AES New York 2007
P7 - Signal Processing, Part 3
Paper Session P7
Saturday, October 6, 9:00 am — 11:30 am
Chair: Dana Massie, Audience, Inc. - Mountain View, CA, USA
P7-1 Sigma-Delta Modulators Without Feedback Around the Quantizer?—Stanley Lipshitz, John Vanderkooy, Bernhard Bodmann, University of Waterloo - Waterloo, Ontario, Canada
We use a result due to Craven and Gerzon—the “Integer Noise Shaping Theorem”—to show that the internal system dynamics of the class of sigma-delta modulators (or equivalently noise shapers) with integer-coefficient FIR error-feedback filters can be completely understood from the action of simple, linear pre- and de-emphasis filters surrounding a (possibly nonsubtractively dithered) quantizer. In this mathematically equivalent model, there is no longer any feedback around the quantizer. The major stumbling block, which has previously prevented a complete dynamical analysis of all such systems of order higher than one, is thus removed. The class of integer noise shapers includes, but is not restricted to, the important family of “Pascal” shapers, having all their zeros at dc.
Convention Paper 7201 (Purchase now)
P7-2 The Effect of Different Metrics on the Performance of “Stack” Algorithms for Look-Ahead Sigma Delta Modulators—Peter Websdell, Jamie Angus, University of Salford - Salford, Greater Manchester, UK
Look-ahead Sigma-Delta modulators look forward k samples before deciding to output a “one” or a “zero.” The Viterbi algorithm is then used to search the trellis of the exponential number of possibilities that such a procedure generates. This paper describes alternative tree based algorithms. Tree based algorithms are simpler to implement because they do not require backtracking to determine the correct output value. They can also be made more efficient using “Stack” algorithms. Both the tree algorithm and the more computationally efficient “Stack” algorithms are described. In particular, the effects of different error metrics on the performance of the “Stack” algorithm are described and the average number of moves required per bit discussed. The performance of the “Stack” algorithm is shown to be better than previously thought.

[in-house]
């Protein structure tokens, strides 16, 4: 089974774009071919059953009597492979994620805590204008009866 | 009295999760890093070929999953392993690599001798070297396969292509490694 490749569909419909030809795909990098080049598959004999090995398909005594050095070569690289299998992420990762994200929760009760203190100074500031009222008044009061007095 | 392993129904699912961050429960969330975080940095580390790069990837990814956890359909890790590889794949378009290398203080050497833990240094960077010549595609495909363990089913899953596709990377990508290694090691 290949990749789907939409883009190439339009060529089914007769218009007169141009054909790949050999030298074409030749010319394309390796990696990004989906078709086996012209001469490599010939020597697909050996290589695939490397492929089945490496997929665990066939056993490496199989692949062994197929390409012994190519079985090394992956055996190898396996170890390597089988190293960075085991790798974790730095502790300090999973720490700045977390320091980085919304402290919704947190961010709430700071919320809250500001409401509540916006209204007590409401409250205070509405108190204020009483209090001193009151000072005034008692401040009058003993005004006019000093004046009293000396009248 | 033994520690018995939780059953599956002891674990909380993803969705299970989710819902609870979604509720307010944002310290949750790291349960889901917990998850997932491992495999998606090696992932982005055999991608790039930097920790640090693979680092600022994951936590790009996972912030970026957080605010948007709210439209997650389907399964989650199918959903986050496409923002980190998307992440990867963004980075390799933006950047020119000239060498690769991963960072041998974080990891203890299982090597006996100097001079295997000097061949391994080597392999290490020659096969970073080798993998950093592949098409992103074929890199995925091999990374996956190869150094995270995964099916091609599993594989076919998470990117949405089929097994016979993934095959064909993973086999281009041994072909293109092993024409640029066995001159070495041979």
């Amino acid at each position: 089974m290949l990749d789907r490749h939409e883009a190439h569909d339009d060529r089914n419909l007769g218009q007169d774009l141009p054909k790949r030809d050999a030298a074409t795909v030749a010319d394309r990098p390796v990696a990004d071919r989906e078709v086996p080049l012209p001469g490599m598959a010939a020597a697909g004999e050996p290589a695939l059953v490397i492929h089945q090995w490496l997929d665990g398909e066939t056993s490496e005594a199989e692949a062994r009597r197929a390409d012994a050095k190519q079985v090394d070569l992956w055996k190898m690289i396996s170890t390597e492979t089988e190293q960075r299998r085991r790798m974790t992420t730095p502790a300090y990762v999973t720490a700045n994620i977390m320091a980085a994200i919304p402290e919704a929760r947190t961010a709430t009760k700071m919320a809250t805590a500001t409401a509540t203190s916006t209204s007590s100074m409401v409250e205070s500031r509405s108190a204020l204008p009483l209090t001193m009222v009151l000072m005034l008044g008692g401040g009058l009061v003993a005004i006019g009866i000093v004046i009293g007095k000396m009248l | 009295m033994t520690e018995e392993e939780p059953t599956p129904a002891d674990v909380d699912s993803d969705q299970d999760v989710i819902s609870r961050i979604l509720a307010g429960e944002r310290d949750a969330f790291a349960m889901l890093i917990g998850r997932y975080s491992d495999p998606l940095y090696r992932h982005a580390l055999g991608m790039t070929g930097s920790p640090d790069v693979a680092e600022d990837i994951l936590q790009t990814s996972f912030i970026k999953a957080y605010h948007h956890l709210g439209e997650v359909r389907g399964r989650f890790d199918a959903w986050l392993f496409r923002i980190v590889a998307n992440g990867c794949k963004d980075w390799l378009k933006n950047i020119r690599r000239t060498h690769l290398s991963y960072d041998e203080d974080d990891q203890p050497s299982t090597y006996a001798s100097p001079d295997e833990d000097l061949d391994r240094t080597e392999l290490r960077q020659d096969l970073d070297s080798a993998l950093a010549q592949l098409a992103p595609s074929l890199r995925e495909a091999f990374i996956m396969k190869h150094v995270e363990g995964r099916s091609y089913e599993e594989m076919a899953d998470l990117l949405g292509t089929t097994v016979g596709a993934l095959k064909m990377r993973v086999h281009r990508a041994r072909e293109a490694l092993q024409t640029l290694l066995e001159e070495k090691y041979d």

Convention Paper 7202 (Purchase now)
P7-3 Evaluation of Time-Frequency Analysis Methods and Their Practical Applications—Pascal Brunet, Zachary Rimkunas, Steve Temme, Listen, Inc. - Boston, MA, USA
Time-Frequency analysis has been in use for more than 20 years and many different time-frequency distributions have been developed. Four in particular, Short Time Fourier Transform (STFT), Cumulative Spectral Decay (CSD), Wavelet, and Wigner-Ville have gained popularity and firmly established themselves as useful measurement tools. This paper compares these four popular transforms, explains their trade-offs, and discusses how to apply them to analyzing audio devices. Practical examples of loudspeaker impulse responses, loose particles, and rub & buzz defects are given as well as demonstration of their application to common problems with digital/analog audio devices such as Bluetooth headsets, MP3 players, and VoIP telephones.
Convention Paper 7203 (Purchase now)
P7-4 Time-Frequency Characterization of Loudspeaker Responses Using Wavelet Analysis—Daniele Ponteggia, Audiomatica - Florence, Italy; Mario Di Cola, Audio Labs Systems - Milan, Italy
An electroacoustic transducer can be characterized by measuring its impulse response (IR). Usually the collected IR is then transformed by means of the Fourier Transform to get the complex frequency response. IR and complex frequency response form a pair of equivalent views of the same phenomena. An alternative joint time-frequency view of the system response can be achieved using wavelet transform and a color-map display. This work illustrates the implementation of the wavelet transform into a commercial measurement software and presents some practical results on different kinds of electroacoustic systems.
Convention Paper 7204 (Purchase now)
P7-5 Equalization of Loudspeaker Resonances Using Second-Order Filters Based on Spatially Distributed Impulse Response Measurements—Jakob Dyreby, Sylvain Choisel, Bang & Olufsen A/S - Struer, Denmark
A new approach for identifying and equalizing resonances in loudspeakers is presented. The method optimizes the placement of poles and zeros in a second-order filter by minimization of the frequency-dependent decay. Each resonance may be equalized by the obtained second-order filter. Furthermore, the use of spectral decay gives opportunity for optimizing on multiple measurements simultaneously making it possible to take multiple spatial directions into account. The proposed procedure is compared to direct inversion and minimum-phase equalization. It makes it possible to equalize precisely the artifacts responsible for ringing, while being largely unaffected by other phenomena such as diffractions, reflections, and noise.
Convention Paper 7205 (Purchase now)
Last Updated: 20070821, mei